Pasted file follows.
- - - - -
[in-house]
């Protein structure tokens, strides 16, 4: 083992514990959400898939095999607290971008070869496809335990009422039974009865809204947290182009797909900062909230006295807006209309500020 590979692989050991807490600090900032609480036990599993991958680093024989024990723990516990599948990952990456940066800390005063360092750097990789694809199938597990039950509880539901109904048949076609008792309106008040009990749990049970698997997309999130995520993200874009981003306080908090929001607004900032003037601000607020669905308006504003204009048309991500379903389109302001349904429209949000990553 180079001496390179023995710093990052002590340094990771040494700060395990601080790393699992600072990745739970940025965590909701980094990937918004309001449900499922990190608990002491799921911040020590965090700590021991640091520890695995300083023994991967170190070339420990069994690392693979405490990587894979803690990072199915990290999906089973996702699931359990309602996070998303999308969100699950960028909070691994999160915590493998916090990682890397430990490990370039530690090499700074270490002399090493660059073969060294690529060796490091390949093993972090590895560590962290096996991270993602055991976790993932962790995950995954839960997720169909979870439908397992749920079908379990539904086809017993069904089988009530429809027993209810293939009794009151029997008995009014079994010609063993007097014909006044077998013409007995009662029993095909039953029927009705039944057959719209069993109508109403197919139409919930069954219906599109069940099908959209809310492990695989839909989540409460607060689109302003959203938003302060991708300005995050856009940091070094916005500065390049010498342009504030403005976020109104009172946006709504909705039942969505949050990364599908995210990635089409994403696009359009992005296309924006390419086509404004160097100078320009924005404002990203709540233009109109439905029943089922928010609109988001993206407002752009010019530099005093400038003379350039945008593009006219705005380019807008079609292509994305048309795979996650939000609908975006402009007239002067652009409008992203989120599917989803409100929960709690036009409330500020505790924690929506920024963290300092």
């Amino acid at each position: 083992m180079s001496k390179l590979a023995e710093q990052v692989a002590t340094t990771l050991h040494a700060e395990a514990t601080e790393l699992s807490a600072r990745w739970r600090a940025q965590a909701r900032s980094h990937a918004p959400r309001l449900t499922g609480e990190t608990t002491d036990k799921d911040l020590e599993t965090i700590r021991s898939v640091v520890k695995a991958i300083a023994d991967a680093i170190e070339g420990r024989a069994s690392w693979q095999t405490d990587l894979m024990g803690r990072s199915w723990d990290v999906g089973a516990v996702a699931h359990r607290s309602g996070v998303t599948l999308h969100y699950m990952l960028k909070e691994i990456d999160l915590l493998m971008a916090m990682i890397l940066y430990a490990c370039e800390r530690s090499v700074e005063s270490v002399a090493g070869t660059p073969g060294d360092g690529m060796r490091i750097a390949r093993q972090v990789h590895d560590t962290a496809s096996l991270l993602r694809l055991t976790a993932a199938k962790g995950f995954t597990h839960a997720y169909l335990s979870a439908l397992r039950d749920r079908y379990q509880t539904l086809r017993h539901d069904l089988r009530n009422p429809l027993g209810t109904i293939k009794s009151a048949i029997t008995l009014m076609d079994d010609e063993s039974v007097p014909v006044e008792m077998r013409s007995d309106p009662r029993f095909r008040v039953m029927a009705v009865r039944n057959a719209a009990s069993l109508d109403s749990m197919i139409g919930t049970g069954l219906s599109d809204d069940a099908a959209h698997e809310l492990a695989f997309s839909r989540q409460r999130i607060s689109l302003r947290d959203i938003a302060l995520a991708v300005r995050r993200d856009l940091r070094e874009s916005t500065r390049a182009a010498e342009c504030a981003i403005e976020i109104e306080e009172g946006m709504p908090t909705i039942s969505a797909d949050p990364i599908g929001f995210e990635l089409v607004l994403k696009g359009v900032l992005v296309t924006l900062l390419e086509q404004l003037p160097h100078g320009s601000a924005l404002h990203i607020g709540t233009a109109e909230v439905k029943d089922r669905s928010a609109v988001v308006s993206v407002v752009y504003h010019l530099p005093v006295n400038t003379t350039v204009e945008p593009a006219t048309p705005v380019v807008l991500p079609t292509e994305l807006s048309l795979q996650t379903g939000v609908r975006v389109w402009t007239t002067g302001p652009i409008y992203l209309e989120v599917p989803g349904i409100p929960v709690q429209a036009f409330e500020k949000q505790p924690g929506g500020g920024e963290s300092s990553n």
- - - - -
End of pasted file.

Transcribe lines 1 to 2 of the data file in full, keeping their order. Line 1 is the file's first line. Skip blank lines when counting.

[in-house]
């Protein structure tokens, strides 16, 4: 083992514990959400898939095999607290971008070869496809335990009422039974009865809204947290182009797909900062909230006295807006209309500020 590979692989050991807490600090900032609480036990599993991958680093024989024990723990516990599948990952990456940066800390005063360092750097990789694809199938597990039950509880539901109904048949076609008792309106008040009990749990049970698997997309999130995520993200874009981003306080908090929001607004900032003037601000607020669905308006504003204009048309991500379903389109302001349904429209949000990553 180079001496390179023995710093990052002590340094990771040494700060395990601080790393699992600072990745739970940025965590909701980094990937918004309001449900499922990190608990002491799921911040020590965090700590021991640091520890695995300083023994991967170190070339420990069994690392693979405490990587894979803690990072199915990290999906089973996702699931359990309602996070998303999308969100699950960028909070691994999160915590493998916090990682890397430990490990370039530690090499700074270490002399090493660059073969060294690529060796490091390949093993972090590895560590962290096996991270993602055991976790993932962790995950995954839960997720169909979870439908397992749920079908379990539904086809017993069904089988009530429809027993209810293939009794009151029997008995009014079994010609063993007097014909006044077998013409007995009662029993095909039953029927009705039944057959719209069993109508109403197919139409919930069954219906599109069940099908959209809310492990695989839909989540409460607060689109302003959203938003302060991708300005995050856009940091070094916005500065390049010498342009504030403005976020109104009172946006709504909705039942969505949050990364599908995210990635089409994403696009359009992005296309924006390419086509404004160097100078320009924005404002990203709540233009109109439905029943089922928010609109988001993206407002752009010019530099005093400038003379350039945008593009006219705005380019807008079609292509994305048309795979996650939000609908975006402009007239002067652009409008992203989120599917989803409100929960709690036009409330500020505790924690929506920024963290300092």